5. NOTE: In a shell which is not full, if the shell has four or fewer electrons in it (first shell excluded) all of the electrons will be unpaired (ie, in different orbitals). If there are more than four, the fifth, sixth, seventh and eighth will complete the four pairs of electrons. 6. The chemical behavior (bonding behavior) of an atom depends largely upon the state of its outer shell. Virtually all bonding activity is motivated by the energetic tendency of an atom to complete the pairs of electrons in its out shell. This is accomplished either by ionization or chemical bonding. Careful scrutiny and analysis of the elements in the periodic table should sow you that those elements arranged in vertical columns all have the same number of electrons in their outer shells, and therefore will tend to do the same kinds of things when they attempt to fill those shells. For instance, if you look at the column with Fluorine (F) on tip, and analyze the elements in that column, you will find that F has 7 electrons in its second (outer) shell, Cl has 7 electrons in its third (outer) shell, Br had 7 in its fourth, I has 7 in its fifth, and At has 7 electrons in its sixth shell. This is why they have similar chemical behaviors, and why they were initially grouped together in a single column. (The elements in this column are commonly called the halides.) An interesting note about the development of the periodic table is that it was created before any of this information about electron shells and bonding was known, and the original grouping of elements was done solely on the basis of chemical behavior. The final column of elements, the one with Helium (He) at the top, all represent elements which have satisfied their octet needs for their outer shells (He has 2, the rest have 8). These elements, commonly called the Noble or Inert gasses) are characterized by their lack of interest in forming chemical bonds. Not surprising, since they have no need to acquire partners for unpaired electrons in their outer shells--those shells are filled. 7. The Octet Rule says that an atom is most stable when its valence shell contains a complete octet, and that the atom will do anything to achieve this end. This is why atoms form bonds. 8. Atoms on the right side of the period table (excluding the Inert Gasses) have nearly full octets. For example, the halides are all missing just one electron. These atoms are strongly electronegative, which means that they attract electrons strongly. The atoms on the left side of the period table have the opposite problem--they have only one or two electrons in their valence shells, but have complete octets in the shell under the valence shell. These atoms have a tendency to ditch their outer shell electrons; they are called electropositive.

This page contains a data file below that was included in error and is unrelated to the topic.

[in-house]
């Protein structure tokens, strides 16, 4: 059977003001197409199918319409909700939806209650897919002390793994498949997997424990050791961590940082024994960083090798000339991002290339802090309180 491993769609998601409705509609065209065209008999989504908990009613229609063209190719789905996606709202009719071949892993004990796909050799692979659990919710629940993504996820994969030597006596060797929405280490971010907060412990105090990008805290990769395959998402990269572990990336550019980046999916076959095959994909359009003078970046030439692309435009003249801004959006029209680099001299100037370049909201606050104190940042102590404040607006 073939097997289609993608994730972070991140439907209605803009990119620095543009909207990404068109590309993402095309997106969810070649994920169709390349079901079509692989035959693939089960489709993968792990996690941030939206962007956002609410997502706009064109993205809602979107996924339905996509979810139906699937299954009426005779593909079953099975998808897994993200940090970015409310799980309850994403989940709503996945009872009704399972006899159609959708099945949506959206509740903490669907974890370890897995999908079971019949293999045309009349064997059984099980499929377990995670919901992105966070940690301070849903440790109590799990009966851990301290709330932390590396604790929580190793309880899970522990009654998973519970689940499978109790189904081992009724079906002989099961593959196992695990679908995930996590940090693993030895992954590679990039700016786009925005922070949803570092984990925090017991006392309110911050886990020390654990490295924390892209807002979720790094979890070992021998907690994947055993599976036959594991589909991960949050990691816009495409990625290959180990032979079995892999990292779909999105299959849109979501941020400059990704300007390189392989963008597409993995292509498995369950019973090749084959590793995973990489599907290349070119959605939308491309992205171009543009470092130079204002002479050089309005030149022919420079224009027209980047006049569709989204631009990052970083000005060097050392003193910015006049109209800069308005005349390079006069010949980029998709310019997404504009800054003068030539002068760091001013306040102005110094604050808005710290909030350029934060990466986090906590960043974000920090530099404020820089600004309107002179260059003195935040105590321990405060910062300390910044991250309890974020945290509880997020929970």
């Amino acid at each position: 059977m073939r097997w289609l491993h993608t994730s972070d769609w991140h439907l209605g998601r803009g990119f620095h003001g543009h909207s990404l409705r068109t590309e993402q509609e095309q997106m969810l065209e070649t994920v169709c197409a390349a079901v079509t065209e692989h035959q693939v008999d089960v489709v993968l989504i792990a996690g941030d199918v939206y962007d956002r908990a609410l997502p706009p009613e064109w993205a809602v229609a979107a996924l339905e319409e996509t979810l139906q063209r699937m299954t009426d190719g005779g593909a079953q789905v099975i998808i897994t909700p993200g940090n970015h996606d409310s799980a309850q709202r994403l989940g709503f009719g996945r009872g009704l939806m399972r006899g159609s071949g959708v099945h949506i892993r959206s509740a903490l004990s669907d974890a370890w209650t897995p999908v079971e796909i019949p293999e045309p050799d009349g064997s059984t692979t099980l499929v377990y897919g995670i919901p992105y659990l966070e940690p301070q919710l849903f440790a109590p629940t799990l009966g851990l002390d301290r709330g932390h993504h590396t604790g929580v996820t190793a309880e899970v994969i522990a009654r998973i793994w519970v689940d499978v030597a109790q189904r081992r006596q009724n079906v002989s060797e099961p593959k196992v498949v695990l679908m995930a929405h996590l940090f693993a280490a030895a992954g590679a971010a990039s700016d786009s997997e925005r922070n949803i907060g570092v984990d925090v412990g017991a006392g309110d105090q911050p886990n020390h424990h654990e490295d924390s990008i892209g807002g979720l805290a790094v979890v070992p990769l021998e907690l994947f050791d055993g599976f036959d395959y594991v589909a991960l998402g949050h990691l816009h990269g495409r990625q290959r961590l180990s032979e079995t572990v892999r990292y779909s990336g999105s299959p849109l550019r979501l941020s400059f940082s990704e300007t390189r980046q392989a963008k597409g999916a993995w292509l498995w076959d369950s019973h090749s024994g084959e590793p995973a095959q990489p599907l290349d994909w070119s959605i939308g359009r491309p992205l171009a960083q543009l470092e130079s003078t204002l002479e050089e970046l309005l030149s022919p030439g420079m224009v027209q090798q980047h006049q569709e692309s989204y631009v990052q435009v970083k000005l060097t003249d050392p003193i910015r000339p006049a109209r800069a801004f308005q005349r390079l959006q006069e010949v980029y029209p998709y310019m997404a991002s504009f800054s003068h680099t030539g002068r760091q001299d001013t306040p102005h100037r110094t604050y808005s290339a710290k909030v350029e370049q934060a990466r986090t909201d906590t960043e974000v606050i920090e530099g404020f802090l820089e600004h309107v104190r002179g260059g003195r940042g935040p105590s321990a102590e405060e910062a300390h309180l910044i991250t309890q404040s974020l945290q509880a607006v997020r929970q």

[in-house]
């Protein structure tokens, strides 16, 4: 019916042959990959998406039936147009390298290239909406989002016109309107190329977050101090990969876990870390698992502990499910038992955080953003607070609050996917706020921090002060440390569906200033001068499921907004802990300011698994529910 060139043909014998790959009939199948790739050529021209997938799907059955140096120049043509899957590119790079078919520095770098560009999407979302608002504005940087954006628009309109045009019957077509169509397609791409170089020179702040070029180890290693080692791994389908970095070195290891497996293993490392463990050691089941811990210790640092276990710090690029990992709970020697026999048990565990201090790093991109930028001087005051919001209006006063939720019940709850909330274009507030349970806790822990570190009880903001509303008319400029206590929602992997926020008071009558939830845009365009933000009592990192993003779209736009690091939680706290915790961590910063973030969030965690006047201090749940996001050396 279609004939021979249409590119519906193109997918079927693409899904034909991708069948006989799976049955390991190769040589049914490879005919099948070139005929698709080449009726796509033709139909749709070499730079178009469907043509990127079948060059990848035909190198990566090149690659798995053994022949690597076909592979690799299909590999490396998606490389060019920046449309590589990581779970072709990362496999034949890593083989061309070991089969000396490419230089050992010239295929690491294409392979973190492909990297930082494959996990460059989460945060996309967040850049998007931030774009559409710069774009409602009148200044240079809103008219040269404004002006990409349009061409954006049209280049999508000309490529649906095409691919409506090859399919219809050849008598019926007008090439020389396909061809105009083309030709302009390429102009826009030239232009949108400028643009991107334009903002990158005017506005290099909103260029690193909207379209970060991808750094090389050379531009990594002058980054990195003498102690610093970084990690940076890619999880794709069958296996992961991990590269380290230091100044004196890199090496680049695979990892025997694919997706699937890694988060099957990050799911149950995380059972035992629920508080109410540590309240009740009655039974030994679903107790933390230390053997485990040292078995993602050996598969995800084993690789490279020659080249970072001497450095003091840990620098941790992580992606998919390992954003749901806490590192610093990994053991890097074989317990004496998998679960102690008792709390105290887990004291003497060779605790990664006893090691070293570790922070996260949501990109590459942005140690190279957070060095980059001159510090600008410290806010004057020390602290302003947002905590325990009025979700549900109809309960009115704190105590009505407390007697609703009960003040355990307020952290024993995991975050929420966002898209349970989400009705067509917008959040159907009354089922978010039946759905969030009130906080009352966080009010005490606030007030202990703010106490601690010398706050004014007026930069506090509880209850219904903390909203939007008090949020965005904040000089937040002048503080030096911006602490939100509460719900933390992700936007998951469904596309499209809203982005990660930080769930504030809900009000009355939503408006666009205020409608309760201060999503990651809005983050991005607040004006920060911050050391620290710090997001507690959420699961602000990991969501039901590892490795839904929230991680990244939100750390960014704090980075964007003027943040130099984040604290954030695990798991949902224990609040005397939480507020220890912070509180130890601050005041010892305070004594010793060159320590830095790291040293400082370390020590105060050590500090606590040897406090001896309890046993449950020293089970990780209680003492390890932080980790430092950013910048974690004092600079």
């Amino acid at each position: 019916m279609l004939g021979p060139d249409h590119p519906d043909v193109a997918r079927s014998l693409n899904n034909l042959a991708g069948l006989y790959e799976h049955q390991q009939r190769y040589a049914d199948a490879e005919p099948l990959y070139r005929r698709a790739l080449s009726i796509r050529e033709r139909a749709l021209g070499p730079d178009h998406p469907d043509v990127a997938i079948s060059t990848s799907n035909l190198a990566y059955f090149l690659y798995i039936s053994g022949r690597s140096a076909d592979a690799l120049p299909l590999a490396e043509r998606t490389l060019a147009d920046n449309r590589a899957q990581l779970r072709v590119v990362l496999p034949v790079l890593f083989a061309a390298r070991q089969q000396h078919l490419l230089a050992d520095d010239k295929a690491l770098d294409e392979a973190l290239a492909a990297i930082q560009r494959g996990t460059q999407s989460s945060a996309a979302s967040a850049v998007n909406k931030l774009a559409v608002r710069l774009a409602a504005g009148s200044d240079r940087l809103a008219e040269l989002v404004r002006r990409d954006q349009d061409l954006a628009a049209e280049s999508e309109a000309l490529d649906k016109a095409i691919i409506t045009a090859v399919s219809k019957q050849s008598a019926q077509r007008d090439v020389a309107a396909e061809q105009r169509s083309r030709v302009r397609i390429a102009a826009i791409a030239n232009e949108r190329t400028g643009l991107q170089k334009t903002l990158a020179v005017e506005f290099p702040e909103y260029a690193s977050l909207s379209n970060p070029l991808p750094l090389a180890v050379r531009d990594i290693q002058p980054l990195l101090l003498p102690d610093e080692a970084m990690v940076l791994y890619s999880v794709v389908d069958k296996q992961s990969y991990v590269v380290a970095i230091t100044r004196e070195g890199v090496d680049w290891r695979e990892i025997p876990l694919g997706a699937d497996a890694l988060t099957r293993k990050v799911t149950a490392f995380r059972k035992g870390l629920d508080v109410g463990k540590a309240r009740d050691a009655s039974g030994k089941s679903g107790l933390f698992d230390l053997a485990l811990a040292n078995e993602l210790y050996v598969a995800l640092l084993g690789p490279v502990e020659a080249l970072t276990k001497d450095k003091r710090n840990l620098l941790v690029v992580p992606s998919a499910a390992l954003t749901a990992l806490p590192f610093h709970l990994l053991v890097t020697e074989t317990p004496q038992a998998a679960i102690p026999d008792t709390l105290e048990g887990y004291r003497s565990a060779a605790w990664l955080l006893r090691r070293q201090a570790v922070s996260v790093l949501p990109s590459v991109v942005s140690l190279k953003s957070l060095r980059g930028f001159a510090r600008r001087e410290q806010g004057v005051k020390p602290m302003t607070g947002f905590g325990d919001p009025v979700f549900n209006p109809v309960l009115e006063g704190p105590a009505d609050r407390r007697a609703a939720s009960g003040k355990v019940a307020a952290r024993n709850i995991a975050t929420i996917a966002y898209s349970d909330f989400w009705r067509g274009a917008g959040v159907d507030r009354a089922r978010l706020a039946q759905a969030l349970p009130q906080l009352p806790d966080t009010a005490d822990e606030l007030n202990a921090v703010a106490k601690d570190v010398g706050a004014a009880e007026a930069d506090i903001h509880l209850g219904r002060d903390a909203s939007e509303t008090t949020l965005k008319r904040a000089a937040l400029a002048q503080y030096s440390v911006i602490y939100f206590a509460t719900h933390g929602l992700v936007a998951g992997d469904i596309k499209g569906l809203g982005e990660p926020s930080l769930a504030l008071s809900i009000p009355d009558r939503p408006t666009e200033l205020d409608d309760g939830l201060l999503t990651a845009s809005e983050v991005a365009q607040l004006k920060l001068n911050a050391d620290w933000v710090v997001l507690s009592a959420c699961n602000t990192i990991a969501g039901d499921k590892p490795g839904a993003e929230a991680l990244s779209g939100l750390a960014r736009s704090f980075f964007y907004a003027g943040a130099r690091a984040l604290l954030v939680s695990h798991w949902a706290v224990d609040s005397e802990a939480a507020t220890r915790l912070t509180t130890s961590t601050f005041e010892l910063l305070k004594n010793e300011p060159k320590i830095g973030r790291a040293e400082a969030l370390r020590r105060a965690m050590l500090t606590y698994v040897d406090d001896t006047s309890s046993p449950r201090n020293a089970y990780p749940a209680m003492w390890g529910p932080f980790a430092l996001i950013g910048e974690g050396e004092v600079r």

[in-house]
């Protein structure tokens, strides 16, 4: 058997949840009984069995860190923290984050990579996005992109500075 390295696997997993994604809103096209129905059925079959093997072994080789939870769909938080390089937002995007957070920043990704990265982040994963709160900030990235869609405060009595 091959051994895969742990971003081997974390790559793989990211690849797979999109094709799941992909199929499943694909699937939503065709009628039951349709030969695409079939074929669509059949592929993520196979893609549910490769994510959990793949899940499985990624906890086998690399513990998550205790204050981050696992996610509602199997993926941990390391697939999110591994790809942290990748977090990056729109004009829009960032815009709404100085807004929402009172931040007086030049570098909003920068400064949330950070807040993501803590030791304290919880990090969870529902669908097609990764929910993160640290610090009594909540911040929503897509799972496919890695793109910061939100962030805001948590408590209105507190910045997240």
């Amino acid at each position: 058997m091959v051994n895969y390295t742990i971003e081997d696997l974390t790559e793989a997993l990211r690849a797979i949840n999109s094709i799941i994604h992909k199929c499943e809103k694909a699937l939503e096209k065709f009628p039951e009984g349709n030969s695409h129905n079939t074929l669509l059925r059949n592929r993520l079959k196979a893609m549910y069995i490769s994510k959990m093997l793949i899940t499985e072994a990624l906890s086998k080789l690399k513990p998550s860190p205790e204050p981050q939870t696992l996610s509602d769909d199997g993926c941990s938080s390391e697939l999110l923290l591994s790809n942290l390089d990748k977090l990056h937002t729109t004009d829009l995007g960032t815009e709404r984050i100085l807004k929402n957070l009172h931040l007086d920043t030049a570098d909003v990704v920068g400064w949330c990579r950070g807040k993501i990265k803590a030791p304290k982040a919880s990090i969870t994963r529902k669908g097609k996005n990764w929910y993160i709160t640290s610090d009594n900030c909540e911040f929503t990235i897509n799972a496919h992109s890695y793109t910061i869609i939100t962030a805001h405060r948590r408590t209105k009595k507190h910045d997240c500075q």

Some Definitions:

Atomic Number: The atomic number is the number of protons in an atom. Atomic Mass: The atomic mass is the total protons and neutrons in an atom. The unit for the

atomic mass is amu (atomic mass units). Ion: An ion is a charged particle. An atom or a molecule generally becomes an ion by gaining or losing electron(s). A particle which is an ion has different numbers of protons and electrons, creating a charge imbalance. The charge of the ion depends upon the difference between the

number of electrons and the number of protons. A charge has both a direction (+ or -) and a size (1, 2, etc.). Isotopes: Isotopes of an element are atoms of that element which have the same atomic numbers (of course, since they are the same element), but different atomic masses. Another way of putting it: isotopes have the same numbers of protons but different numbers of neutrons. Orbitals: An orbital is a particular electron domain. It actually represents a probability description of where particular electrons are likely to be found. Any orbital has a maximum electron occupancy of 2. (Thus, it can contain no electrons [an empty orbital], one electron [a half full orbital] or two electrons [a full orbital].) It cant contain more than two. There are four known orbital types: s, p, d, and f. Shell: The atomic shells are the subdivisions of the electron cloud. Each is roughly visualized as a globe surrounding the nucleus. Each shell contains one or more orbitals; the larger the shell, the more orbitals it holds. There are up to seven shells in known atoms. Valence: The valence shell of an atom is the outermost shell which contains electrons. This valence shell never contains more than 8 electrons (2 if it is the first shell).

Bonding: A chemical bond is a connection between two atoms (or ions). There are several types of
chemical bond.

1. Ionic Bonding